AFTER reading the letter “Utmost good faith principle fall on wayside” (The Star, May 5), I was compelled to write about my own experience with my former insurance company.
I signed up for a health policy with a monthly contribution of RM100 (the highest plan) in February 2008. The monthly contribution was deducted from my salary until I retired about seven years ago.
After I retired, I paid for the contribution with a personal cheque of RM1,200 (for 12 months) every year without fail.
In January this year, I received a call from the insurance company informing me that my plan had lapsed because I had not settled my contributions for one year. I was asked to pay RM1,200 to reinstate my policy, which I did. I received the official receipt the next day.
I was also required to fill up a health declaration form to which I attached my doctor’s letter about my diabetic condition as “utmost good faith”.
My diabetes is under control as I take oral medication daily, watch my food intake and walk up to 10km in the morning and evening every day.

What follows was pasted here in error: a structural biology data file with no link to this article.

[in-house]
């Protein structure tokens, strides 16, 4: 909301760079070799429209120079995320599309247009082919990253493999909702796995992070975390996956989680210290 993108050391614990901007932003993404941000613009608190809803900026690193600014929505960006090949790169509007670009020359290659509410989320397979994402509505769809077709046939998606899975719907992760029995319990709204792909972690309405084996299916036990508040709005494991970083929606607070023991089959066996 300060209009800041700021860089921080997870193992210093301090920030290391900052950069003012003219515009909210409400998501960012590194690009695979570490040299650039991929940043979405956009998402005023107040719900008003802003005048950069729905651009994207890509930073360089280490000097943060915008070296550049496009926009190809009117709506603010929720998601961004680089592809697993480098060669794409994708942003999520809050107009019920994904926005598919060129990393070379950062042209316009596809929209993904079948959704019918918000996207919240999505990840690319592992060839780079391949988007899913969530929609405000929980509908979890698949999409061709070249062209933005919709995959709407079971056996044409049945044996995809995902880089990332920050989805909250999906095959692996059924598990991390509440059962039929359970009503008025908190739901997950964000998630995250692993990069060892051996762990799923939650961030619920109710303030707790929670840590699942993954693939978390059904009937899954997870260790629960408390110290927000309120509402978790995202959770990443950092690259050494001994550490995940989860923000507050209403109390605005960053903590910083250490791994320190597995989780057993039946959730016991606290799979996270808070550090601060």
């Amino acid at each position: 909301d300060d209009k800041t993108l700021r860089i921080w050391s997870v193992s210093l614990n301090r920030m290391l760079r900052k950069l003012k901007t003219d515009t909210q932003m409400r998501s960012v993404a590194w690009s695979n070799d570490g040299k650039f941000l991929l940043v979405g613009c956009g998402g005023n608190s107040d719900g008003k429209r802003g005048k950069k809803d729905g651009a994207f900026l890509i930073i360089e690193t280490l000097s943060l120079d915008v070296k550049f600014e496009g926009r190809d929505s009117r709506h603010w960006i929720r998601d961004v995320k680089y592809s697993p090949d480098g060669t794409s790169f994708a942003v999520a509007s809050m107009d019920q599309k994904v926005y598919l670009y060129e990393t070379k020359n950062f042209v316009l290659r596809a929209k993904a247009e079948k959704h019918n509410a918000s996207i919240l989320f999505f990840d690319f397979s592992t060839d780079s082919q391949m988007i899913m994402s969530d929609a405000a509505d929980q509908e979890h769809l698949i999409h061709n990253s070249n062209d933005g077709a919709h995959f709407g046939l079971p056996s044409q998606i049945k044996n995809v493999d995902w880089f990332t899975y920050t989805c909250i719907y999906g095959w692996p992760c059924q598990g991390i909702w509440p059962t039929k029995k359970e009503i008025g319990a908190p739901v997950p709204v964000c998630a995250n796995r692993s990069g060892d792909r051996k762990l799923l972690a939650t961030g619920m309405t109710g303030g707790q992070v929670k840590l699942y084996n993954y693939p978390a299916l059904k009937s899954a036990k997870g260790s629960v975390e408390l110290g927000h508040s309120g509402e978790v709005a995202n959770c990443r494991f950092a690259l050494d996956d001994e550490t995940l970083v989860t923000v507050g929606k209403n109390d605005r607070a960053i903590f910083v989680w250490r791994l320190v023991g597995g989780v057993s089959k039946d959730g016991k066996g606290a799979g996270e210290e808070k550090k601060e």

To my surprise, the insurance company informed me that my plan had been downgraded from RM100 to RM30 due to my diabetic condition. I was diabetic when I first signed up for the plan, but at that time a health declaration was not requested.
The plan expires when I turn 65, which is in July this year. I have made numerous appeals to maintain my existing plan until July, which is just a few months away, but my pleas have fallen on deaf ears. Is this how an insurance company practises “humanising” as one of its core values?
DISAPPOINTED RETIRED STAFF